OSWEGO – As Oswego County’s bicentennial year winds to a close, Legislator Shawn Doyle recapped some of the events of the past 12 months.
It was 200 years ago, this spring that Oswego County was formed.
At the start of 2016, Kevin Gardner, chair of the legislature, set up a committee regarding the county’s bicentennial year observance.
“For the longest time, it wasn’t really a big priority,” Doyle, committee chair, said. “We were facing some tough choices last January. Our nuclear plants were in jeopardy, one ready to close. This was the last thing on our minds, how we’d get through a bicentennial.”
But, as the year went on, “we got some momentum going and it’s really been a good year,” he pointed out.
The culmination of the whole year’s effort is the publication of t he “Oswego County History” book, Doyle said.
The book was put together by a committee of every town historian, village historian and city historian.
Several county staffers were also instrumental in the book’s creation.
“Our own (legislator) Roy Reehil, an experienced writer and publisher, put together one heck of a book. You’re all going to enjoy it,” Doyle said.
“So, how did we go through our year? We all were sworn in; at least initially,” he quipped, referring to the imbroglio involving a few legislators. “We talked that day about showing everybody, despite looking like a very uniform culture up here, we really are all different.”
For the swearing in ceremony, legislators brought in their own family bibles.
There were some old French bibles, a Dutch bible, as well as people of German, Irish and English heritages represented.
“There is some diversity in the county,” Doyle said. “That was the exercise I wanted to put forth.”
The county celebrated Black History Month. Oswego County played a big part in Black history, Doyle noted.
“We were one of the last points of departure on this long, informal ‘Underground Railroad’ that brought escaped African slaves from the South up. We were the place that they left from to go to Canada and freedom,” he explained.
There are great stories about it in the book, he added.
The mayor of Cleveland was the first African-American mayor in New York State.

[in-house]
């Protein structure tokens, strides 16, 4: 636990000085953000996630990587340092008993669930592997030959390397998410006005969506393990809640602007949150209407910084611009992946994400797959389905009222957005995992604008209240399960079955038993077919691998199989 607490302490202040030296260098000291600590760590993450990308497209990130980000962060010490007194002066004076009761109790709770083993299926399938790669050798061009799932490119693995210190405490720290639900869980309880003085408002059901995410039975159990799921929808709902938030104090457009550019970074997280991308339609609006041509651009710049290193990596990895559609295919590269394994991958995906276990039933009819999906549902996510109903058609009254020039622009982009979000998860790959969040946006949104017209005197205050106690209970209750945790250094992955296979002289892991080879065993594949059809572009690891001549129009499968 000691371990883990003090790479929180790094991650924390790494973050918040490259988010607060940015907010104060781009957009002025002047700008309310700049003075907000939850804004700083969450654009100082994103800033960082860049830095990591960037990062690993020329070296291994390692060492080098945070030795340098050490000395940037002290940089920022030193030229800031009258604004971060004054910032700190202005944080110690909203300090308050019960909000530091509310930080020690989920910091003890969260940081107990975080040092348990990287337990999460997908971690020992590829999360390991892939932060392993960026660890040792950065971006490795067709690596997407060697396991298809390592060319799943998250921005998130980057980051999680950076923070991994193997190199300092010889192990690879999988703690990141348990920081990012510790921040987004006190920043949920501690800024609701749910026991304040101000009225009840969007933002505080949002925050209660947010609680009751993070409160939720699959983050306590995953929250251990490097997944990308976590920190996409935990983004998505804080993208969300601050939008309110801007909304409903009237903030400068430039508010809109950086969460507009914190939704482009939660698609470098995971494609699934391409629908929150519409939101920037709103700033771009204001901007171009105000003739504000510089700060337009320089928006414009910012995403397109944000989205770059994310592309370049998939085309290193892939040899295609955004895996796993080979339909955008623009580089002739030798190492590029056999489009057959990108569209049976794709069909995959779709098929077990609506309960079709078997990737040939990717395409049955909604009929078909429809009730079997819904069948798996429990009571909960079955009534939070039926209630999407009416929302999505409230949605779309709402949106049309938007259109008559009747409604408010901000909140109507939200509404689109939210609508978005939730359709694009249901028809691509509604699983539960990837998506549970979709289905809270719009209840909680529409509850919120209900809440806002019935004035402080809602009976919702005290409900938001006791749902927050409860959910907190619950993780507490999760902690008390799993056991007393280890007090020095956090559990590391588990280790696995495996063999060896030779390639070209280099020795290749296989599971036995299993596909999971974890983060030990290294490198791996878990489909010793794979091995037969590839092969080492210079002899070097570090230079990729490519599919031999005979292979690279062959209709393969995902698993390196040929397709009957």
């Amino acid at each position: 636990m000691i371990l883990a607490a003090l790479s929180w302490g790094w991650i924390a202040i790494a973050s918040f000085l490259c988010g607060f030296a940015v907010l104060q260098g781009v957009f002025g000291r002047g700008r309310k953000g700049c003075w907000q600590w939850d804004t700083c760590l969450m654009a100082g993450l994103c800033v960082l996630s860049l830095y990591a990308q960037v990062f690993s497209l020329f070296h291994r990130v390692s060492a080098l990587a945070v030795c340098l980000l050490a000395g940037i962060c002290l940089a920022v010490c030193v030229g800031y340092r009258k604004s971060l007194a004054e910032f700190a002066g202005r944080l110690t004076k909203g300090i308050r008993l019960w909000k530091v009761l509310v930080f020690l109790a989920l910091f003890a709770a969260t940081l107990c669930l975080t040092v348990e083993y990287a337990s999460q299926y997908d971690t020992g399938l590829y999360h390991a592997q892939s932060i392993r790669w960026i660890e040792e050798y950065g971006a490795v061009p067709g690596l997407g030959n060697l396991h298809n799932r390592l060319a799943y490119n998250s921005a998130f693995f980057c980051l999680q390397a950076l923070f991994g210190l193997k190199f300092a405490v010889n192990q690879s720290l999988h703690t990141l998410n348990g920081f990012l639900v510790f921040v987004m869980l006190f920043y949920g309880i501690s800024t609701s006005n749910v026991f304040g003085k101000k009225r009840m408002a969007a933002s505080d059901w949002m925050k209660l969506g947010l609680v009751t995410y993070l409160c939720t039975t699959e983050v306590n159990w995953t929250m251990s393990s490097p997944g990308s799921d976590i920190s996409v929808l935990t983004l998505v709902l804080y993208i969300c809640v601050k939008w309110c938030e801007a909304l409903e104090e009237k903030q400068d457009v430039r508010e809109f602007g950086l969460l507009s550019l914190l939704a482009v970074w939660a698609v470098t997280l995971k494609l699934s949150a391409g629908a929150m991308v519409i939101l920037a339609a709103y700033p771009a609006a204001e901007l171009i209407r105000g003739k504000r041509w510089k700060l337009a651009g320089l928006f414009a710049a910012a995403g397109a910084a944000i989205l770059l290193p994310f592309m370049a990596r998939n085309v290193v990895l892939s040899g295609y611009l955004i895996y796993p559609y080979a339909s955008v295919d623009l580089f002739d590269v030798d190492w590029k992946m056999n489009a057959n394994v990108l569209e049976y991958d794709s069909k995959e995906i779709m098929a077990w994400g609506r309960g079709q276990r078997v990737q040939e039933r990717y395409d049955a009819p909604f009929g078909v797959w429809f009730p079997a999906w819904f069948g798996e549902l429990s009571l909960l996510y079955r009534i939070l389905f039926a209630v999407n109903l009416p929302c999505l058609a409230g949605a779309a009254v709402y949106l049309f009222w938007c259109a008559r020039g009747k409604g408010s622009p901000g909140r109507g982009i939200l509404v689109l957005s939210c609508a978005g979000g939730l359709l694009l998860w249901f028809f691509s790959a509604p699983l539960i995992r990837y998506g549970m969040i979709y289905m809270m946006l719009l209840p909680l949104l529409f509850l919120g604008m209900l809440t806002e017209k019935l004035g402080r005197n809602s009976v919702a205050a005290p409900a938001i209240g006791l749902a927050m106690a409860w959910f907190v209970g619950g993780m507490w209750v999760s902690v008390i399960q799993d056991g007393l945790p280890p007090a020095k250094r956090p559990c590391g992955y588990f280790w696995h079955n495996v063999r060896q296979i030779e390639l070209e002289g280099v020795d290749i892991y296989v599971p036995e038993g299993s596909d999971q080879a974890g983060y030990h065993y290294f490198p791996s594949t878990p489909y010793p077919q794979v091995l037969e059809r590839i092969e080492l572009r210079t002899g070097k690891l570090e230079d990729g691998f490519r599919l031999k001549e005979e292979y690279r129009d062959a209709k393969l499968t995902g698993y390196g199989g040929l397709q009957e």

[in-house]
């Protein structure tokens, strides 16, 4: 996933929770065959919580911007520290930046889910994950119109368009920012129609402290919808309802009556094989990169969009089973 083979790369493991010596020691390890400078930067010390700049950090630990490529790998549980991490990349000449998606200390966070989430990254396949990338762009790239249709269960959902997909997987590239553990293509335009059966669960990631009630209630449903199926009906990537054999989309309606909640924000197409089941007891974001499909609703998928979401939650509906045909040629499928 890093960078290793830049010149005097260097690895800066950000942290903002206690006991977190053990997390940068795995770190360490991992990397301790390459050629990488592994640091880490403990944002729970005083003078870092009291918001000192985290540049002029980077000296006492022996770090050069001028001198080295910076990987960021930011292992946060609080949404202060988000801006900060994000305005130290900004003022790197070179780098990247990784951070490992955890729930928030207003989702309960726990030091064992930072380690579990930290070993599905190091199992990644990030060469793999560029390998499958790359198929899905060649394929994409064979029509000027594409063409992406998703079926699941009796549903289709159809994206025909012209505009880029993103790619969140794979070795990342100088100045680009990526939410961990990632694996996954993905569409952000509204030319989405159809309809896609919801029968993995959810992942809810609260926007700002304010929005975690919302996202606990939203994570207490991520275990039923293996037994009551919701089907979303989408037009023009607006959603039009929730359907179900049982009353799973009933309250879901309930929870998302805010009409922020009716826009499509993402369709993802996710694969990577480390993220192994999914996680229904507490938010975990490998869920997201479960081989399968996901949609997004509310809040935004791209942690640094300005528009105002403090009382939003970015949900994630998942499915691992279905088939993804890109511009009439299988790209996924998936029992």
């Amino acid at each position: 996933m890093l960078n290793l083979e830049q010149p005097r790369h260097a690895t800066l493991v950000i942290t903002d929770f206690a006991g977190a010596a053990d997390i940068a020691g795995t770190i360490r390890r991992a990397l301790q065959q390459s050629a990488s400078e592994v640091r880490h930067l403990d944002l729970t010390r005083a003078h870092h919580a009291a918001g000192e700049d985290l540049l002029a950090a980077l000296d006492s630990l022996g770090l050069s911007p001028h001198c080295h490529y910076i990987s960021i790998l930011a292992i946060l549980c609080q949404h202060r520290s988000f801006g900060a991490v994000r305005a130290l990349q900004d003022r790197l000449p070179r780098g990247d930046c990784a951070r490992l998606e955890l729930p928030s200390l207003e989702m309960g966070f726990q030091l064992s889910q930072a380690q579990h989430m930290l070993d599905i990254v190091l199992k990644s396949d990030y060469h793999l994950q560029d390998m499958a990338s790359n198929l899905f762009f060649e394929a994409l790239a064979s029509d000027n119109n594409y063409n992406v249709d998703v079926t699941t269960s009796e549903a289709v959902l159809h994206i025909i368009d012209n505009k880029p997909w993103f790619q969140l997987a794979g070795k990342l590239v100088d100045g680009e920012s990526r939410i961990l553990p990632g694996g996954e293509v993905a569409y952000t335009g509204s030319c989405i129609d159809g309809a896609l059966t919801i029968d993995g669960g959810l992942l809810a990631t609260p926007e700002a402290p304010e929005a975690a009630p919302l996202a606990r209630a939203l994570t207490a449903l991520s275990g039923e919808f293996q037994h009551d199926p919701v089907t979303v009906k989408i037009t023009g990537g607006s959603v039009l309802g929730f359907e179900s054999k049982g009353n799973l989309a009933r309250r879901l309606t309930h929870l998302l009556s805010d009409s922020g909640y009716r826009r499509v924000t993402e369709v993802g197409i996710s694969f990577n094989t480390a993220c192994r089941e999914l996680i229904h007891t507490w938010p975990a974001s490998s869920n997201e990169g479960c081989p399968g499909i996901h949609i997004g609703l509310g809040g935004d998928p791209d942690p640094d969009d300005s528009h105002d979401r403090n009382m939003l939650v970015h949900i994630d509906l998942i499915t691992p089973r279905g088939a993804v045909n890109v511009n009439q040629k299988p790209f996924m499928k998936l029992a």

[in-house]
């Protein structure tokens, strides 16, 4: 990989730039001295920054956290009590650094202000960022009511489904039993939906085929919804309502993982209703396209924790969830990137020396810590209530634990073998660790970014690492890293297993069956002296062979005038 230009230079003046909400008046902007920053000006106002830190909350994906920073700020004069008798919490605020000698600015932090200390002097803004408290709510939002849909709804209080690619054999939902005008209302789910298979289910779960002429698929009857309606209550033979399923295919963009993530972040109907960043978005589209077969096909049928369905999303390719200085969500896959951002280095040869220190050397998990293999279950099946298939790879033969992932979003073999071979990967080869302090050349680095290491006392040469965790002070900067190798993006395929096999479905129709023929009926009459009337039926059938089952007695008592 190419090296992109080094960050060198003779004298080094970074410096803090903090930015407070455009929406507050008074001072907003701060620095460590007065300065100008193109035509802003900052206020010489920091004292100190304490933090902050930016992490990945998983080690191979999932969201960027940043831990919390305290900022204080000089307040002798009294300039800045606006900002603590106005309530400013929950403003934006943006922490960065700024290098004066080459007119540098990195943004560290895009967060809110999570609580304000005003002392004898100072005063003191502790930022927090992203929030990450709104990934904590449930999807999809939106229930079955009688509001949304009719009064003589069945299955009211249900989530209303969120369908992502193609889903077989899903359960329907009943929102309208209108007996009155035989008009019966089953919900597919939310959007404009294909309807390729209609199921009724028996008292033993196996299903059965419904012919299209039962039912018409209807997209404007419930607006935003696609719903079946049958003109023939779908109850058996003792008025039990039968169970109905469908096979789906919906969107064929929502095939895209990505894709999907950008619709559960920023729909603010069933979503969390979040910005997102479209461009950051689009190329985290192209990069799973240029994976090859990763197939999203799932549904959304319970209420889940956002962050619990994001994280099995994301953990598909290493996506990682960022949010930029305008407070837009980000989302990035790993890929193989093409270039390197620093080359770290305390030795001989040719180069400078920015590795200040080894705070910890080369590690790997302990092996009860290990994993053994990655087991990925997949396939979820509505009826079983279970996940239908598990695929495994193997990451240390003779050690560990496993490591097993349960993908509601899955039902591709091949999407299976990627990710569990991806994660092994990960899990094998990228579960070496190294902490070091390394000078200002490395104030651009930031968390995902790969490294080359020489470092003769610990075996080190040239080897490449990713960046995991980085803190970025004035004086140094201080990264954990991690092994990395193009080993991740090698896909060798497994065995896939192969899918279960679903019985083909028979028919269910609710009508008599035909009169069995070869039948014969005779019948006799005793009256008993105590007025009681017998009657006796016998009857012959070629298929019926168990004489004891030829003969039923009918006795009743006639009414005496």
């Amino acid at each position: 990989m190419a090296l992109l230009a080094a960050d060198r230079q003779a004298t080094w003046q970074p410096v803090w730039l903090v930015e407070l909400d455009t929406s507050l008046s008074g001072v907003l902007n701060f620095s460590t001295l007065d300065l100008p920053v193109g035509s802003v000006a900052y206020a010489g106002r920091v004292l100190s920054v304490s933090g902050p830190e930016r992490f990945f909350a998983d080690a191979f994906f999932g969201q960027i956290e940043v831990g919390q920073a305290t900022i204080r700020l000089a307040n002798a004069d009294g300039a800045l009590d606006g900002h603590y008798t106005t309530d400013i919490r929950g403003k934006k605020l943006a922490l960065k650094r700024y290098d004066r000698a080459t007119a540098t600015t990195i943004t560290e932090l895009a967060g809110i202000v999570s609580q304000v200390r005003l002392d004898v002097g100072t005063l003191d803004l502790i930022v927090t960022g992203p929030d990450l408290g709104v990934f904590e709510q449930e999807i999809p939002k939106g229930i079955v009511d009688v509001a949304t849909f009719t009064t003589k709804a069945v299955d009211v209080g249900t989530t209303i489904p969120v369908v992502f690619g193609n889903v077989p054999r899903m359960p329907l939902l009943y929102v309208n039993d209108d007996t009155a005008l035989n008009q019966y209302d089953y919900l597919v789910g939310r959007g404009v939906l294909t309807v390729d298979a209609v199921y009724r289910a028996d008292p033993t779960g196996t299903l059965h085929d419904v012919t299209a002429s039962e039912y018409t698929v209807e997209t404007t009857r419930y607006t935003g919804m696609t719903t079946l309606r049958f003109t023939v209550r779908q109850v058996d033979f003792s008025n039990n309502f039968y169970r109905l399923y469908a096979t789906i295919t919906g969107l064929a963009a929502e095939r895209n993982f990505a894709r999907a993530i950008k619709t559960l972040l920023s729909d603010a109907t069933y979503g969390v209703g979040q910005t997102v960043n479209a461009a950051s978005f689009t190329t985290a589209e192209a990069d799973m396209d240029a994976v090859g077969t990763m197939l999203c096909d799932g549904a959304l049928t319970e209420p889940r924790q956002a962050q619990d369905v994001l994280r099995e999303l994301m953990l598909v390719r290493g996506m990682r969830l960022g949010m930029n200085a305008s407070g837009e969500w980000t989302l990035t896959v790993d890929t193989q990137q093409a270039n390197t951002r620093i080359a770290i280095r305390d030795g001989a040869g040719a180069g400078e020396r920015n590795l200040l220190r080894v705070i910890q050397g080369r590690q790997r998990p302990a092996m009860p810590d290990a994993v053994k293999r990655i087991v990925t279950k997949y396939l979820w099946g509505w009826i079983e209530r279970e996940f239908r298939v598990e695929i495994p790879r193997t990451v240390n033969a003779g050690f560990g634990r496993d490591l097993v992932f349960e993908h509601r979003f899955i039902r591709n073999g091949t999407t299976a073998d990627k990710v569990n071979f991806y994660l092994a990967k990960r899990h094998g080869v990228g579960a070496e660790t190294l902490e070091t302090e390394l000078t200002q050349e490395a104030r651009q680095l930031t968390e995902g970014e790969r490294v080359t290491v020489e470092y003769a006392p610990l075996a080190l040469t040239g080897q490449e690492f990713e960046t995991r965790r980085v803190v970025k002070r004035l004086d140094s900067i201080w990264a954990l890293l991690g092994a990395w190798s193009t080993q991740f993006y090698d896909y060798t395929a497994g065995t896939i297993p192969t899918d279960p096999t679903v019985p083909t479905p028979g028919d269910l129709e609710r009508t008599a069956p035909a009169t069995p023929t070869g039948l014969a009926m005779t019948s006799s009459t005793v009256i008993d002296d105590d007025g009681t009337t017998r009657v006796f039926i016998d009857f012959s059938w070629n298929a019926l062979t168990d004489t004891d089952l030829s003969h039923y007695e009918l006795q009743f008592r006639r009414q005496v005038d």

In March, they honored the actual founding of the county.
The original founders, who met in a tavern in Mexico, were recognized.
“We were founded with a great degree of positivity in March of 1816. There was talk in Albany about the Erie Canal ending here. (They decided to go all the way to Western New York). So it took a while to make the Oswego River part of the canal system,” Doyle said.
They had a bad year in 1816. They didn’t get the canal. And, 1816 was “the year without a summer.” A volcanic eruption in the Dutch East Indies spread a massive amount of ash into the atmosphere and created a winter in summer.
“It snowed here in July, not only in Redfield but everywhere,” Doyle said. “Crops failed. Local settlers had to go to the cities to work to support their families. So, at the end of 1816 when they were putting their budget together for 1817 – they had nothing. The county was really in rough shape.”
It was kind of like this year, a lot of anxiety to start, he added.
In April, discussion about the canal and how it became an economic driver continued. May brought Student Government Day. Students from around the legislators’ districts took part in the meeting and shared what they liked and disliked about the county as well predicting where it would be in the future. The students’ responses will be included in the county’s time capsule.
June highlighted the significant part that women played in the county’s history. The next month the focus was on the agriculture, which is still very important today, Doyle said. Then they met at Pulaski, the Half-shire’s other county seat. A representative from Jefferson County visited to help honor Oswego County’s birthday.
In September, transportation, from plank roads to highways, was the topic. The country’s first plank road was built from North Syracuse into Central Square. Railroads crisscrossed the county. Only Palermo didn’t have a railroad go through it.
In October, the diversity of the county was celebrated. “There was a great diversity, particularly here in the city of Oswego,” Doyle said.
The county’s contribution to the defense of the nation was highlighted.
“From the Revolutionary War soldiers who lay at rest in most all of our town to the War of 1812 – of which, we were the front lines – on through today, the county has defended the country. Oswego County gave such a large percent of its population to the Civil War. And a large part of our budget went to paying people to go or paying for substitutes,” Doyle said.
“So, here we are. We are at the end. Where has all this taken us? We’ve had a flurry of historical activity,” he said at the county’s December meeting. “It’s been a good exercise in education. We worked with a lot of school children.”